Once again, Edward Snowden documents have struck, revealing this time that the United States — with Canada’s permission — sent National Security Agency spies to the G-8 and G-20 summits in Ontario in 2010.
The documents from the former NSA contractor released late Wednesday reported the NSA used the U.S. Embassy in Ottawa as spy headquarters for almost a week — the same time period that President Obama and other leading heads of state attended crucial summit discussions in June of 2010, The Associated Press said.
What the NSA spied upon is not known.
CBC said the documents didn’t make clear the mission of the NSA, but that plans nonetheless went forth “closely coordinated with the Canadian partner.”
So far, reaction has been mild.
“We do not comment on operational matters related to national security,” said Jason MacDonald, a spokesman for Prime Minister Stephen Harper, in the AP report. And a spokesman for the Canadian equivalent of the NSA, with the Communications Security Establishment Canada, declined to comment on any operational matters.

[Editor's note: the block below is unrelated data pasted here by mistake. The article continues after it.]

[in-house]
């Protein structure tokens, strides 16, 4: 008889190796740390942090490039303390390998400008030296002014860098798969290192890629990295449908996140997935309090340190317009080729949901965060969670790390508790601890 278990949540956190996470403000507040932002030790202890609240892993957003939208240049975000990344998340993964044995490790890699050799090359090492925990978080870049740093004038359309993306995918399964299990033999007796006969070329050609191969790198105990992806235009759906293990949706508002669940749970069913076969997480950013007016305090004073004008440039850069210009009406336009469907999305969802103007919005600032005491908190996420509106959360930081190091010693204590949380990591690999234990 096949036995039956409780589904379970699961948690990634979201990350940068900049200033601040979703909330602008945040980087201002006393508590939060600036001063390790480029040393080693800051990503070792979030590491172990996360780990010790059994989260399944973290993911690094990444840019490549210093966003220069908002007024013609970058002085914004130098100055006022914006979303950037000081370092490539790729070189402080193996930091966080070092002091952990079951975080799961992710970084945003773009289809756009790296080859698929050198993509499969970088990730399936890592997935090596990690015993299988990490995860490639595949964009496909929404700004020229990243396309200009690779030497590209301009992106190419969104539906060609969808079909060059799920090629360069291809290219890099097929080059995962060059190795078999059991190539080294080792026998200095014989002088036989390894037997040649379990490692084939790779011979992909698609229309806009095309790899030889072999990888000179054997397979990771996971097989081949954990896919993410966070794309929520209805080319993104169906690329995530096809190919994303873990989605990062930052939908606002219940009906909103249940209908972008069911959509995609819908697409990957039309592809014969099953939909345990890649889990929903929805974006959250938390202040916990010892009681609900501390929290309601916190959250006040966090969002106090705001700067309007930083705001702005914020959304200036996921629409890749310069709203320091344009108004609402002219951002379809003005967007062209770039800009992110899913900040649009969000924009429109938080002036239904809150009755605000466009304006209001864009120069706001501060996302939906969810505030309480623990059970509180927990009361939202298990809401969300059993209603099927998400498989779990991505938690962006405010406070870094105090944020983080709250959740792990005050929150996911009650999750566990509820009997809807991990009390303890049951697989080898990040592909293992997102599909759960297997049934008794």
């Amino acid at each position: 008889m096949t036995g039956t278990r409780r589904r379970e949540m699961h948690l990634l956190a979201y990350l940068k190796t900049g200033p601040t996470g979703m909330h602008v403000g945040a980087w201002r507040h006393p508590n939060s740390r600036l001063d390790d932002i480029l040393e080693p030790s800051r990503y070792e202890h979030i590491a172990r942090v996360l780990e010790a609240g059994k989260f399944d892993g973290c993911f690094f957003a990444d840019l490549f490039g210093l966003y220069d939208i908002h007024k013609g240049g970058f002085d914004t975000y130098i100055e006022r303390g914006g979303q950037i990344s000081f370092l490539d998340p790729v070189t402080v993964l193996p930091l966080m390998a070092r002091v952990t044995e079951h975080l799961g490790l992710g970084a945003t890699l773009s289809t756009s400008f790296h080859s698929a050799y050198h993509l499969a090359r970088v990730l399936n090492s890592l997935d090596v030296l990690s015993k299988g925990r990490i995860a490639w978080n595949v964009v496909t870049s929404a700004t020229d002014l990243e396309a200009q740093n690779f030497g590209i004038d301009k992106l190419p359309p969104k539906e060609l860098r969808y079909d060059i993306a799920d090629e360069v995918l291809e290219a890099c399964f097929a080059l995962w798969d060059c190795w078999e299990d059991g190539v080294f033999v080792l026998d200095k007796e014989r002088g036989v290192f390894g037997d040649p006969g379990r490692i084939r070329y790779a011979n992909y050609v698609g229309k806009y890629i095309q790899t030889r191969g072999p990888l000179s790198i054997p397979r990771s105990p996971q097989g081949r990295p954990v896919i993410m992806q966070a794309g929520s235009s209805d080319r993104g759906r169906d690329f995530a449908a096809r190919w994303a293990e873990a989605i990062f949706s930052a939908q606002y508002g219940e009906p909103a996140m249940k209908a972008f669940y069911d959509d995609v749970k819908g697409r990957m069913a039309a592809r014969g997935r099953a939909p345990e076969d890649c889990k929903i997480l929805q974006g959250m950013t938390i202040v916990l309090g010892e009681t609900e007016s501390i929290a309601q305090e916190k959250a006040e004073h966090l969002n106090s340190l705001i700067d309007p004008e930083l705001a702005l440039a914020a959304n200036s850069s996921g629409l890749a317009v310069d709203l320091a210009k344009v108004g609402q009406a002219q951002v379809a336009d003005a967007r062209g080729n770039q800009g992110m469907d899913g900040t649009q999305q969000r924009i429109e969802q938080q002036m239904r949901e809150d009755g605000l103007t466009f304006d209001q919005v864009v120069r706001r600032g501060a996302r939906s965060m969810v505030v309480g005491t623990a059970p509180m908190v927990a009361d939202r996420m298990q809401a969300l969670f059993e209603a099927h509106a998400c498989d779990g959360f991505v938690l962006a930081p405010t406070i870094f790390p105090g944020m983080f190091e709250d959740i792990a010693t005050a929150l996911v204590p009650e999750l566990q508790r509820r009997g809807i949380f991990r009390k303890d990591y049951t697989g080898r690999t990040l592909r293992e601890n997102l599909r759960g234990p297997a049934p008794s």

“Under the law, CSEC does not target Canadians anywhere or any person in Canada through its foreign intelligence activities,” said Lauri Sullivan, of the CSEC, in the AP report. “CSEC cannot ask our international partners to act in a way that circumvents Canadian laws.”
A spokesman for the Canadian civil rights group OpenMedia.ca, Steve Anderson, raised objections, however, saying in the AP report that the revelations were “sure to cause huge damage to Canada’s relationships with our other G20 partners.”